Adityanath proposes law to withdraw 20,000 ‘politically-motivated’ cases in UP
The proposed law would mean end of all such cases of political nature against leaders cutting across party lines.india Updated: Dec 21, 2017 18:38 IST
Uttar Pradesh government is bringing a law to withdraw “politically-motivated” cases, registered against ministers, legislators and others in the state, chief minister Yogi Adityanath told the assembly on Thursday.
The proposed law seeks to scrap about 20,000 such cases registered in various parts of the state, the chief minister said without elaborating further as to what would be the yardstick to define a case as political in nature.
During a discussion on the controversial Uttar Pradesh Control of Organised Crime Bill (UPCOCB) 2017, the chief minister said cases were registered against legislators and ministers for staging a protest and even warrants were issued against them for not appearing before the courts.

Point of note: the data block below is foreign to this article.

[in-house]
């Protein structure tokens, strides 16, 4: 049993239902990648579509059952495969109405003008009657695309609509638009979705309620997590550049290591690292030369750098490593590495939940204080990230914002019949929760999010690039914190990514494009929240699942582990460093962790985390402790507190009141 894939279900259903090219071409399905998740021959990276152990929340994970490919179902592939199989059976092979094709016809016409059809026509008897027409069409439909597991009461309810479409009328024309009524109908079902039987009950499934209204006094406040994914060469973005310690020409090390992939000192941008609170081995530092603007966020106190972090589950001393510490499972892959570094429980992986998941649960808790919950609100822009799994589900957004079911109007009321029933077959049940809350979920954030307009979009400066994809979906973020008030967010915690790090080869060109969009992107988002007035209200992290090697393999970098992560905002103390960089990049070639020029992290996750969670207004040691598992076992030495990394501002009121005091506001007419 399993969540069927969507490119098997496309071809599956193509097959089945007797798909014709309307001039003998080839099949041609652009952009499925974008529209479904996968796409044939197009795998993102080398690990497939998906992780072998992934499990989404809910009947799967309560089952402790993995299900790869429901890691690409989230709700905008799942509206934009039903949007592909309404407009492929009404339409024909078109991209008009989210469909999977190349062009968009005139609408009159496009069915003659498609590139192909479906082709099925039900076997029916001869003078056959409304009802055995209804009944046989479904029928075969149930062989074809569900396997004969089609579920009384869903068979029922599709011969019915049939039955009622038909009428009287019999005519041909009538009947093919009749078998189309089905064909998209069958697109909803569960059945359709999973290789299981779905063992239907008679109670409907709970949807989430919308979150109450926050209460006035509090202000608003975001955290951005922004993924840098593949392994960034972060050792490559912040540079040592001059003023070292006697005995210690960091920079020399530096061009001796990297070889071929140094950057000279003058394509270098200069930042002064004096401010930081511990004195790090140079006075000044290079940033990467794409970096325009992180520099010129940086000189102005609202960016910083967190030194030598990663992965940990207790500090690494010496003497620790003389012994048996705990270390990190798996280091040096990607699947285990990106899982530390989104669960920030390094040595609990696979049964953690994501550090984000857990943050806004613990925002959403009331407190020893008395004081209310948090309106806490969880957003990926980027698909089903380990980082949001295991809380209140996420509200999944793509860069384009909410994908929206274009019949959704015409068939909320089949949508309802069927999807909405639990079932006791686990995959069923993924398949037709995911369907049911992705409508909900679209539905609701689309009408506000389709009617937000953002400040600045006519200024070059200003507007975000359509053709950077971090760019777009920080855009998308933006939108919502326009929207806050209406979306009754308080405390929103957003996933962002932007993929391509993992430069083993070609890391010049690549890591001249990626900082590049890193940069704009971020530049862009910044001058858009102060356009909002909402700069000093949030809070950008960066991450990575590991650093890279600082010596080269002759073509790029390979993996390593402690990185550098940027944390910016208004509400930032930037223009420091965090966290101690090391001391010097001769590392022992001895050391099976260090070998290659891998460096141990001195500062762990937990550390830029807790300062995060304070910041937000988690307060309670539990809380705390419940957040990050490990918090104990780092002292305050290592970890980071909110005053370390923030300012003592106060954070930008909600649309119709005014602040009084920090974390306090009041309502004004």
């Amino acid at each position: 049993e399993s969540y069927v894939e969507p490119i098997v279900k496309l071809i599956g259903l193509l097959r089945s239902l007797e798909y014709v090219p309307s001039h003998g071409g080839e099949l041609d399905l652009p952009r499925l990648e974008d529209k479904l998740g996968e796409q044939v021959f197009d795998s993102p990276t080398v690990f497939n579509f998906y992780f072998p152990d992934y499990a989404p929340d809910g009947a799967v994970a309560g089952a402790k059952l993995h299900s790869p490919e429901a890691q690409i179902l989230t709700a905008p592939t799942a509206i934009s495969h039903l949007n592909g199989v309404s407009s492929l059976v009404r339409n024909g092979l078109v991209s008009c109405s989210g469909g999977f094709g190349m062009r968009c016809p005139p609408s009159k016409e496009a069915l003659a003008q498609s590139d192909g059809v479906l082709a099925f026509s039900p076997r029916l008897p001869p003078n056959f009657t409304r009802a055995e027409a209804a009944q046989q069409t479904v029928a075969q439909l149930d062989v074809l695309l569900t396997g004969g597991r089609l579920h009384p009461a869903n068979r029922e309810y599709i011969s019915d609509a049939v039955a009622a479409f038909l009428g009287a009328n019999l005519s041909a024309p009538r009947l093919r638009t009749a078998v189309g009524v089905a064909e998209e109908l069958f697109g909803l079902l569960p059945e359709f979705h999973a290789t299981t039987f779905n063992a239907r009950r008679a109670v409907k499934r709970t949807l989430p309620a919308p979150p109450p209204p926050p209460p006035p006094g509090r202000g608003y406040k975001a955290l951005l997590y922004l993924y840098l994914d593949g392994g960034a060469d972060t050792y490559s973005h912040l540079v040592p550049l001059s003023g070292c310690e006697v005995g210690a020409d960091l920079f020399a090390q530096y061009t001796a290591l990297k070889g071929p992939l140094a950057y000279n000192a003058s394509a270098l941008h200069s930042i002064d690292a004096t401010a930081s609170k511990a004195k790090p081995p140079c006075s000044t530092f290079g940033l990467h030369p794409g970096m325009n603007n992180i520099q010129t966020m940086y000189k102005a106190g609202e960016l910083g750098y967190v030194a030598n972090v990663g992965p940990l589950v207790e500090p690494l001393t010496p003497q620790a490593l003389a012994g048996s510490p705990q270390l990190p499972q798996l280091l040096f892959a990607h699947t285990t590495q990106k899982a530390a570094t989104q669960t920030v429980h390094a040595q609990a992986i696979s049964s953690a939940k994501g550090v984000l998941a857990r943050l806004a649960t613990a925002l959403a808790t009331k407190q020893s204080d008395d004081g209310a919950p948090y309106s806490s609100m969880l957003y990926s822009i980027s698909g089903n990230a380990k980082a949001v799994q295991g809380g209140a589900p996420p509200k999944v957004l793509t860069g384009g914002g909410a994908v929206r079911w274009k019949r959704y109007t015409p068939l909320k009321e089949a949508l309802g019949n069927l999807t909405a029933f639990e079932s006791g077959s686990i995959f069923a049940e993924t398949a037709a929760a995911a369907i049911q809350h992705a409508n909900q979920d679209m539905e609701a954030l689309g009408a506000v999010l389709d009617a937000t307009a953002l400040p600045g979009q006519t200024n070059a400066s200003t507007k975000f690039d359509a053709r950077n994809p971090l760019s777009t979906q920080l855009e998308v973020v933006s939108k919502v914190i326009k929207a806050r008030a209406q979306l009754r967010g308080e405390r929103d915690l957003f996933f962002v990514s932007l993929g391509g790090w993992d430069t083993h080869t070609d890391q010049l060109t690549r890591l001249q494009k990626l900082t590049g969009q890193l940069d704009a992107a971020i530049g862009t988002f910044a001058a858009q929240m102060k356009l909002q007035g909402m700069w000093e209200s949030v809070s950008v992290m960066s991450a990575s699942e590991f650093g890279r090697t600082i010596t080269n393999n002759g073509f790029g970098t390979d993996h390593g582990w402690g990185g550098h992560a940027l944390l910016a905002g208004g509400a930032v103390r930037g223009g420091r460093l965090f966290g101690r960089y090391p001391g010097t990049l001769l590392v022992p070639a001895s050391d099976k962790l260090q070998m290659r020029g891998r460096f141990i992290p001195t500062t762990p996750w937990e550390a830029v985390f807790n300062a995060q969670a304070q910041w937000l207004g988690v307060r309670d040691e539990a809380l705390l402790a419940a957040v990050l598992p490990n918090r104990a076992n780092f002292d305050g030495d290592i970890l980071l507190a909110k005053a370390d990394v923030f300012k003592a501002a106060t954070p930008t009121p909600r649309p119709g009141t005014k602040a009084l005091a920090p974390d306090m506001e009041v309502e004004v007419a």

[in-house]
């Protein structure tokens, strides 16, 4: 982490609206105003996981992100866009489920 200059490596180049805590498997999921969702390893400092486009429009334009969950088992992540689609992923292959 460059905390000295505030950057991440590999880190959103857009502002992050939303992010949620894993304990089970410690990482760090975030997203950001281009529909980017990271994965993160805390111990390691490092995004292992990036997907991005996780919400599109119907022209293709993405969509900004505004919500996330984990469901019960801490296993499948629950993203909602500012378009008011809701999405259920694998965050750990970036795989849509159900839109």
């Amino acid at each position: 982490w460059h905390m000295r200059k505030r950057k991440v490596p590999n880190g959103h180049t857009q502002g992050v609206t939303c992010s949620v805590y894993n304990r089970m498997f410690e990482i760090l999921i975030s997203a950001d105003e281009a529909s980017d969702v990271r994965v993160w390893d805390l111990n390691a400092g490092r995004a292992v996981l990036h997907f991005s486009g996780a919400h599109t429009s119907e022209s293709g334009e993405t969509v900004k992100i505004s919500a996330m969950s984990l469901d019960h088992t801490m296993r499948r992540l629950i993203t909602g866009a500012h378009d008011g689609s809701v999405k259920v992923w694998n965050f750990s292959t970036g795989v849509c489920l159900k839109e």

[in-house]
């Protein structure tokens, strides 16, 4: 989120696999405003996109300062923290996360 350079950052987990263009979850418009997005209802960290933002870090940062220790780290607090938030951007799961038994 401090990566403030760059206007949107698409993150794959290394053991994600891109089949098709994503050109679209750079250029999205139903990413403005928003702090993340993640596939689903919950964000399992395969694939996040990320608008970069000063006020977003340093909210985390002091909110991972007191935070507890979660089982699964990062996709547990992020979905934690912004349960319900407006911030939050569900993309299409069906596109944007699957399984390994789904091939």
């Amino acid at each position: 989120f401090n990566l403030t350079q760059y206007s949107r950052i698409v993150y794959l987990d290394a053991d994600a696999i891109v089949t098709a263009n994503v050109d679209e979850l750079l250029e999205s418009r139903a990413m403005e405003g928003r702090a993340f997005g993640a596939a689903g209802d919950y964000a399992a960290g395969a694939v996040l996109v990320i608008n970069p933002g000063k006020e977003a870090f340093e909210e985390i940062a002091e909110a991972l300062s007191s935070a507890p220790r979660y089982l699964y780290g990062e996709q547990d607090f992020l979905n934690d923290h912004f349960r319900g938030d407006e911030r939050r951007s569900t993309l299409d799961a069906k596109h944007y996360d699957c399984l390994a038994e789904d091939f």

He said the proposed law would mean end of all such cases of political nature against leaders cutting across party lines. He, however, did not specify which 20,000 cases would be withdrawn.
On the UPCOCB, the chief minister assured the House against any misuse of the law aimed at curbing organised crime and terror.
“This government has neither misused any law nor will it misuse this one. We are here to provide security to people. The opposition is making statements against the proposed law. Opposing it would mean defending those indulging in organised crime,” he said.
Opposing the bill, leader of the opposition Ram Govind Chaudhary of the Samajwadi Party said it would lead to an ‘undeclared emergency’ and would be used to target the media.
“Newspapers and news channels will have to take prior permission from the police to publish news items. Such restrictions were imposed on the media during the Emergency,” said Chaudhary.
He also referred to the objections made by BJP leaders Suresh Khanna and Hukum Singh against a similar law that was introduced by the Mayawati-led Bahujan Samaj Party (BSP) government on November 5, 2007.
A high-powered committee, comprising senior officers of the state home department and the police, drafted the bill after studying the Maharashtra Control of Organised Crime Act (MCOCA) and a draft bill from the central government.